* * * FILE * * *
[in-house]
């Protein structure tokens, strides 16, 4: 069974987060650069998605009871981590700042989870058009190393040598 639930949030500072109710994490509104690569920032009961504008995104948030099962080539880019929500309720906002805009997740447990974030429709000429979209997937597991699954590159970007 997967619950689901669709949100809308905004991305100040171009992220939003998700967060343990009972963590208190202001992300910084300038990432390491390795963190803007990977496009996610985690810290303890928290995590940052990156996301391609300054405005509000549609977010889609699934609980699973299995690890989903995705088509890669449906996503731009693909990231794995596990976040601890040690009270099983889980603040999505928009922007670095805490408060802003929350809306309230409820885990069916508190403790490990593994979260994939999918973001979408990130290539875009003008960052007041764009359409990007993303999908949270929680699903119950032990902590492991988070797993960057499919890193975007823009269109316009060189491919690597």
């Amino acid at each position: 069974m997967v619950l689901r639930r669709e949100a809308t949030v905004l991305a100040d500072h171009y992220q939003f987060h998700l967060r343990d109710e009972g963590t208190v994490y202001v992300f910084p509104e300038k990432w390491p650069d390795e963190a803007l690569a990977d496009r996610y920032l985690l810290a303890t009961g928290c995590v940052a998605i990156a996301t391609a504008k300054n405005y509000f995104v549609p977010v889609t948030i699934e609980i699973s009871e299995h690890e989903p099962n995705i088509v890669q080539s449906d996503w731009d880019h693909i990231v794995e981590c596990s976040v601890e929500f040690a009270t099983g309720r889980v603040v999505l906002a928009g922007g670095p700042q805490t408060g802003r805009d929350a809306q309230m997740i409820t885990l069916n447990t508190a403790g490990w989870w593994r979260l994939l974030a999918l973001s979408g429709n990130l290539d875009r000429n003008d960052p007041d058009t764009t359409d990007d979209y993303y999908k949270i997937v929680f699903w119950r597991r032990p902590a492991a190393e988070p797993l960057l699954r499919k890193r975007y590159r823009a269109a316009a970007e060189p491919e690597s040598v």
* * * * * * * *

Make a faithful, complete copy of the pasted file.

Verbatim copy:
[in-house]
């Protein structure tokens, strides 16, 4: 069974987060650069998605009871981590700042989870058009190393040598 639930949030500072109710994490509104690569920032009961504008995104948030099962080539880019929500309720906002805009997740447990974030429709000429979209997937597991699954590159970007 997967619950689901669709949100809308905004991305100040171009992220939003998700967060343990009972963590208190202001992300910084300038990432390491390795963190803007990977496009996610985690810290303890928290995590940052990156996301391609300054405005509000549609977010889609699934609980699973299995690890989903995705088509890669449906996503731009693909990231794995596990976040601890040690009270099983889980603040999505928009922007670095805490408060802003929350809306309230409820885990069916508190403790490990593994979260994939999918973001979408990130290539875009003008960052007041764009359409990007993303999908949270929680699903119950032990902590492991988070797993960057499919890193975007823009269109316009060189491919690597």
């Amino acid at each position: 069974m997967v619950l689901r639930r669709e949100a809308t949030v905004l991305a100040d500072h171009y992220q939003f987060h998700l967060r343990d109710e009972g963590t208190v994490y202001v992300f910084p509104e300038k990432w390491p650069d390795e963190a803007l690569a990977d496009r996610y920032l985690l810290a303890t009961g928290c995590v940052a998605i990156a996301t391609a504008k300054n405005y509000f995104v549609p977010v889609t948030i699934e609980i699973s009871e299995h690890e989903p099962n995705i088509v890669q080539s449906d996503w731009d880019h693909i990231v794995e981590c596990s976040v601890e929500f040690a009270t099983g309720r889980v603040v999505l906002a928009g922007g670095p700042q805490t408060g802003r805009d929350a809306q309230m997740i409820t885990l069916n447990t508190a403790g490990w989870w593994r979260l994939l974030a999918l973001s979408g429709n990130l290539d875009r000429n003008d960052p007041d058009t764009t359409d990007d979209y993303y999908k949270i997937v929680f699903w119950r597991r032990p902590a492991a190393e988070p797993l960057l699954r499919k890193r975007y590159r823009a269109a316009a970007e060189p491919e690597s040598v």